All Professional Bodies, National Associations (e.g. Mental Health, School, Guidance, Addiction, Faith-based etc.) and Accrediting Organisations.
There are no counselling associations in Vanuatu.
Universities and Other Education and Training Institutes
Counselling Agencies, Services, Group Practices, Counselling Centres
There were not any counselling agencies in Vanuatu that could be found through via research.
Background & Context
Very little is known about the counselling profession in Vanuatu. The country has such a small-sized health workforce, with only 22 doctors and 450 nurses that cover roughly 80 islands, attending to the 220,000 citizens of Vanuatu (Benson, et al., 2011). However, these health care professionals are not adequately trained to provide mental health services.
Informal counselling and guidance are often provided by local pastors as the country is highly religious. Besides that, most locals would also consult their respective village chiefs for issues regarding mental illness or family issues. Individuals suspected of having schizophrenia or psychotic behaviors are often treated with traditional medicines and religious exorcism while being cared for by their own family members. The Pacific Islands Mental Health Network (PIMHNet) was formed in 2007 because awareness was brought to the lack of mental health services that were being provided, so this allowed for more advancements to be made with the help of the Ministers of Health (Benson, et al., 2011).
Current Regulatory Status / Level of Recognition:
The PIMHNet provides limited training throughout three years for individuals seeking to learn basic mental health techniques and practices. Although PIMHNet provides these services, there still is not a regulatory body that provides proper structure for how the mental health services will be provided.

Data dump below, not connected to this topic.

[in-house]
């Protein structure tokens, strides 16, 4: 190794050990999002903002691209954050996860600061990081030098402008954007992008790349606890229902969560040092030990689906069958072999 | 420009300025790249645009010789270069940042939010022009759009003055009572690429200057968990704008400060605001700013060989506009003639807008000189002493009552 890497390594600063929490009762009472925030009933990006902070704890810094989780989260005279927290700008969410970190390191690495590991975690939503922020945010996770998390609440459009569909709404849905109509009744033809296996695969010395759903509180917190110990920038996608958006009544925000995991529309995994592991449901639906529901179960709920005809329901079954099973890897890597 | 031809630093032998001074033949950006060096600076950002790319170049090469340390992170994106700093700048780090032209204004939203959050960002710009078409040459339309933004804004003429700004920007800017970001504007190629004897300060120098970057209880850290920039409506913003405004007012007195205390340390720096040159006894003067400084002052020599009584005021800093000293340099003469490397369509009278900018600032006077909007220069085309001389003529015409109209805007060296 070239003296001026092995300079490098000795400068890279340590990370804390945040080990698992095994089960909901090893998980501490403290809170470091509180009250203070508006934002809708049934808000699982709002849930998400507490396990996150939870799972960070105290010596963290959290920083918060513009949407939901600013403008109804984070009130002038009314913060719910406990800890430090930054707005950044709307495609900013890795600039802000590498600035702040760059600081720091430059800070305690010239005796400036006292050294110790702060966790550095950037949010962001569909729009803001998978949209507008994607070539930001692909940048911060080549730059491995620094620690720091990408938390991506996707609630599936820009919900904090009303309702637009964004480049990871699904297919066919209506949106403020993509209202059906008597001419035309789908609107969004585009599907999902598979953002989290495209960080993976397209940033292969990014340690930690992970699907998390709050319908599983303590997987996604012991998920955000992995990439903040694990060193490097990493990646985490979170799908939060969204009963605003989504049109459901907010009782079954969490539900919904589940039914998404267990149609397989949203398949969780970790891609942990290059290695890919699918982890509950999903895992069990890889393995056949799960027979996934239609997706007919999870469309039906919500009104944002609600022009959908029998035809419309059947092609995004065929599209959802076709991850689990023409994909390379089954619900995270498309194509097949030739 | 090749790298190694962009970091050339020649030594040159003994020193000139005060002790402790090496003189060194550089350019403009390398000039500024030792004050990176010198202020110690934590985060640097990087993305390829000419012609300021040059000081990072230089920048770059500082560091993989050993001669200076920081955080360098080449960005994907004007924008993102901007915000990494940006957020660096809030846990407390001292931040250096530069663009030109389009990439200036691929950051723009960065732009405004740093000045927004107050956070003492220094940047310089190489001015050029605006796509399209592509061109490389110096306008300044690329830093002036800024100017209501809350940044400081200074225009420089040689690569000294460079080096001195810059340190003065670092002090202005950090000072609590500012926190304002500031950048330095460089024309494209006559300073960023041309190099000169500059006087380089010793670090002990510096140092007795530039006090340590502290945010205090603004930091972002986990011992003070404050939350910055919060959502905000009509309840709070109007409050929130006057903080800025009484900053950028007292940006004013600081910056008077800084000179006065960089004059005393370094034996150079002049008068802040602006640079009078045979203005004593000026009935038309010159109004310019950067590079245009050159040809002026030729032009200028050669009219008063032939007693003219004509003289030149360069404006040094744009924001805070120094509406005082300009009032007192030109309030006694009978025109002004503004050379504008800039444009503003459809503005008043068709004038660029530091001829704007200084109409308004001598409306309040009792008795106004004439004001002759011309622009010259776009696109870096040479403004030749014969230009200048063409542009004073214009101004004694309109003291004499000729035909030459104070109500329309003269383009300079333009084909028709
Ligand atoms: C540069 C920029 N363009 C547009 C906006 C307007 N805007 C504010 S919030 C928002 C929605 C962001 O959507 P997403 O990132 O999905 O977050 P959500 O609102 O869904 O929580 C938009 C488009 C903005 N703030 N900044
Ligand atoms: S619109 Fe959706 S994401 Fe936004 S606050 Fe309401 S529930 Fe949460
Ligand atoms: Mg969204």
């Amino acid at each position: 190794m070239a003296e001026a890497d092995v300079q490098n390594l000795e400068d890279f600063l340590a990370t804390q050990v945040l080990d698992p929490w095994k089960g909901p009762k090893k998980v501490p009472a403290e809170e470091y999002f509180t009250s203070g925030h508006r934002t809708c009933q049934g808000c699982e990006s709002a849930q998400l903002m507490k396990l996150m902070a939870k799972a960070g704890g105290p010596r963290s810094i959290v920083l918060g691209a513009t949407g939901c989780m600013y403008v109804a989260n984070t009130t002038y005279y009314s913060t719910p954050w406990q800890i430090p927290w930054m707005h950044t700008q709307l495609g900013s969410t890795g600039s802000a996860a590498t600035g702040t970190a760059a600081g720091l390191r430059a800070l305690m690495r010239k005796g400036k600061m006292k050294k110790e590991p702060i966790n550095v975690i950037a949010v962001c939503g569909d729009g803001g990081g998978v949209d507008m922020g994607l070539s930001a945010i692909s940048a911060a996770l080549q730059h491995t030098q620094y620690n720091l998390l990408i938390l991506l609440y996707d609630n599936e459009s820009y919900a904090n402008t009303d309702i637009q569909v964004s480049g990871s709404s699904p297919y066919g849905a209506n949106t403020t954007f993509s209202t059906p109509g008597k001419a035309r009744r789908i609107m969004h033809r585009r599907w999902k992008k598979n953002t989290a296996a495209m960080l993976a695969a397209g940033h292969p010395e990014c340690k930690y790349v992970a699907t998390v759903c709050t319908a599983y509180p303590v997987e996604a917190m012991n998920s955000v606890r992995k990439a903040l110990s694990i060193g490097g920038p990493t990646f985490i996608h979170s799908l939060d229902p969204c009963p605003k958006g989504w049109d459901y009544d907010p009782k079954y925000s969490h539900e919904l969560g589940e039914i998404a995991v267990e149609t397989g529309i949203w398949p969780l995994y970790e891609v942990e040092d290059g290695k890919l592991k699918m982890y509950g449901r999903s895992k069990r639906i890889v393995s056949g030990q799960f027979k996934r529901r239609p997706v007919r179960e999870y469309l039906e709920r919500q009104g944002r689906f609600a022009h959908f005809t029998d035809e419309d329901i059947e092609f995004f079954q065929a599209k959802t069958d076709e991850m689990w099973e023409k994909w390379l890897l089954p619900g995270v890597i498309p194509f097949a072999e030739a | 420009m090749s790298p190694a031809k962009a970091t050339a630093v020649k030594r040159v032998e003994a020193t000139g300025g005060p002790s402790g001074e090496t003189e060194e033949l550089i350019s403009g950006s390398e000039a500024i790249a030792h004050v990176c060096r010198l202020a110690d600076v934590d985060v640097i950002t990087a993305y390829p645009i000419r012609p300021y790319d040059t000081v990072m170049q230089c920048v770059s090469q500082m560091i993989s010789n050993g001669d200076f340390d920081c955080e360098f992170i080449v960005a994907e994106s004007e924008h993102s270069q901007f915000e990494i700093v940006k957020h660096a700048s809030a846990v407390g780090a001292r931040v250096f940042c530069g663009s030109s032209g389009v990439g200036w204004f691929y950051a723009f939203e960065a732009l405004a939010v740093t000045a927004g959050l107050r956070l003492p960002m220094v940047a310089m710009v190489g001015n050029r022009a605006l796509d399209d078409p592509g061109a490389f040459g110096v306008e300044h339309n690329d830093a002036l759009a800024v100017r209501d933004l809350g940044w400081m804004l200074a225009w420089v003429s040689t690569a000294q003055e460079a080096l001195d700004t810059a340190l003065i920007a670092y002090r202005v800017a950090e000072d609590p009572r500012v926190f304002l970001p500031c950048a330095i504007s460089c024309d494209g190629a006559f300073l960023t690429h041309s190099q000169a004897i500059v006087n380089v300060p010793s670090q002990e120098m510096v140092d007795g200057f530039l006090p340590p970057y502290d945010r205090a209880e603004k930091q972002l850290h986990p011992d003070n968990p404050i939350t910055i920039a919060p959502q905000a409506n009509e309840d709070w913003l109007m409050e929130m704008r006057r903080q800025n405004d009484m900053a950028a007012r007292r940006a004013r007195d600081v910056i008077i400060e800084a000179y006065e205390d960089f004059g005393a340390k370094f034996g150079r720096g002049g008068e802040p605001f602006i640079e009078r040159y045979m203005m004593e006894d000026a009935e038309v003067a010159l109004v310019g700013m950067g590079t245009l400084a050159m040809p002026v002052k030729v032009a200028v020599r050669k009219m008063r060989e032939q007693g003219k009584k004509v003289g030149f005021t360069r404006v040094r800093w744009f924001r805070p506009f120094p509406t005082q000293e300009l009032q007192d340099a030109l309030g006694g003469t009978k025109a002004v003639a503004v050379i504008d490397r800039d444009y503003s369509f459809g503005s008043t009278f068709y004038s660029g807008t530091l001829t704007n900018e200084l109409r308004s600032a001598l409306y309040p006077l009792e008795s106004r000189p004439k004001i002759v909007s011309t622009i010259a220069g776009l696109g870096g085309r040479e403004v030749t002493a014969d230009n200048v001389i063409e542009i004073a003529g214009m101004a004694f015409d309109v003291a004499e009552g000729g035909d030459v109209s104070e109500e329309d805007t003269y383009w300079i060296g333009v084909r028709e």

There is limited information about the number of counsellors that exist in Vanuatu. However, it is indicated that counselling is practiced in these settings:
- International organizations, such as the Pacific Islands Mental Health Network (PIMHnet)
- Primary Health Care Facilities
Challenges & Trends
The potential for developing and promoting the counselling profession in Vanuatu is extremely low due to several reasons. Firstly, more than 70% of Vanuatu citizens live in rural areas, of which most could not even access primary healthcare services that are mainly located in the main city islands. As a result, they would usually resort to consulting their respective village chiefs or pastors. Furthermore, there are over 110 different “mother tongue” languages being spoken in the country. The country’s official trade language, Bislama has no translations for mental health terms such as depression or anxiety.
However, in 2009, the WHO coordinated the Pacific Islands Mental Health Network to assist countries such as Vanuatu to address the problems of the mental health system (or the lack thereof) in the country. It provided mental health training to health professionals, community leaders, and social service personnel as well as conducted periodic visits to assess the progress of the program outcomes. The training programs consist of presentations on the definition of mental illness and its types, communication skills, crisis management, CBT, the mental health of various age groups, and alcohol and drug abuse. The current state of this program is unknown.
Additional Information & References
For a deeper exploration of the counselling profession in the country, interested readers are recommended to read the following journal & website articles:
- Benson J., Pond D., Funk M., Hughes F., Wang X. D. & Tarivonda L. (2011). A new era in mental health care in vanuatu. International Journal of Family Medicine. pp. 1-7. https://doi.org/10.1155/2011/590492 // https://www.ncbi.nlm.nih.gov/pmc/articles/PMC3263840/pdf/IJFM2011-590492.pdf